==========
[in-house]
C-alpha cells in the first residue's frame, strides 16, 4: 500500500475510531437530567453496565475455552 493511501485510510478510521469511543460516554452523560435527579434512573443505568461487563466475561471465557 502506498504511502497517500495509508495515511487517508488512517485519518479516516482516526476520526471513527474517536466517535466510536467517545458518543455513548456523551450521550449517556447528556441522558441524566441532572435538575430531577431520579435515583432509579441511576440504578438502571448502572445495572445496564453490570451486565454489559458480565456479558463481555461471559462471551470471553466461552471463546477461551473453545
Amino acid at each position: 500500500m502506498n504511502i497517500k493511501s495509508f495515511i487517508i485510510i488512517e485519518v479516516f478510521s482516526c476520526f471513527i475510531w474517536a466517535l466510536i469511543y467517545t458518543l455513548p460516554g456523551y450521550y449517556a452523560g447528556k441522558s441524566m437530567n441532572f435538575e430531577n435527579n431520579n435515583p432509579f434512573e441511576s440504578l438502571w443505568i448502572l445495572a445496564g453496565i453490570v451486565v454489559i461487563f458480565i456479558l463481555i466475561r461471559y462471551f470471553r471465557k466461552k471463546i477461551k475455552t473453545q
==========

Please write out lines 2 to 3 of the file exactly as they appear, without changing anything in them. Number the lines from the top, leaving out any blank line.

C-alpha cells in the first residue's frame, strides 16, 4: 500500500475510531437530567453496565475455552 493511501485510510478510521469511543460516554452523560435527579434512573443505568461487563466475561471465557 502506498504511502497517500495509508495515511487517508488512517485519518479516516482516526476520526471513527474517536466517535466510536467517545458518543455513548456523551450521550449517556447528556441522558441524566441532572435538575430531577431520579435515583432509579441511576440504578438502571448502572445495572445496564453490570451486565454489559458480565456479558463481555461471559462471551470471553466461552471463546477461551473453545
Amino acid at each position: 500500500m502506498n504511502i497517500k493511501s495509508f495515511i487517508i485510510i488512517e485519518v479516516f478510521s482516526c476520526f471513527i475510531w474517536a466517535l466510536i469511543y467517545t458518543l455513548p460516554g456523551y450521550y449517556a452523560g447528556k441522558s441524566m437530567n441532572f435538575e430531577n435527579n431520579n435515583p432509579f434512573e441511576s440504578l438502571w443505568i448502572l445495572a445496564g453496565i453490570v451486565v454489559i461487563f458480565i456479558l463481555i466475561r461471559y462471551f470471553r471465557k466461552k471463546i477461551k475455552t473453545q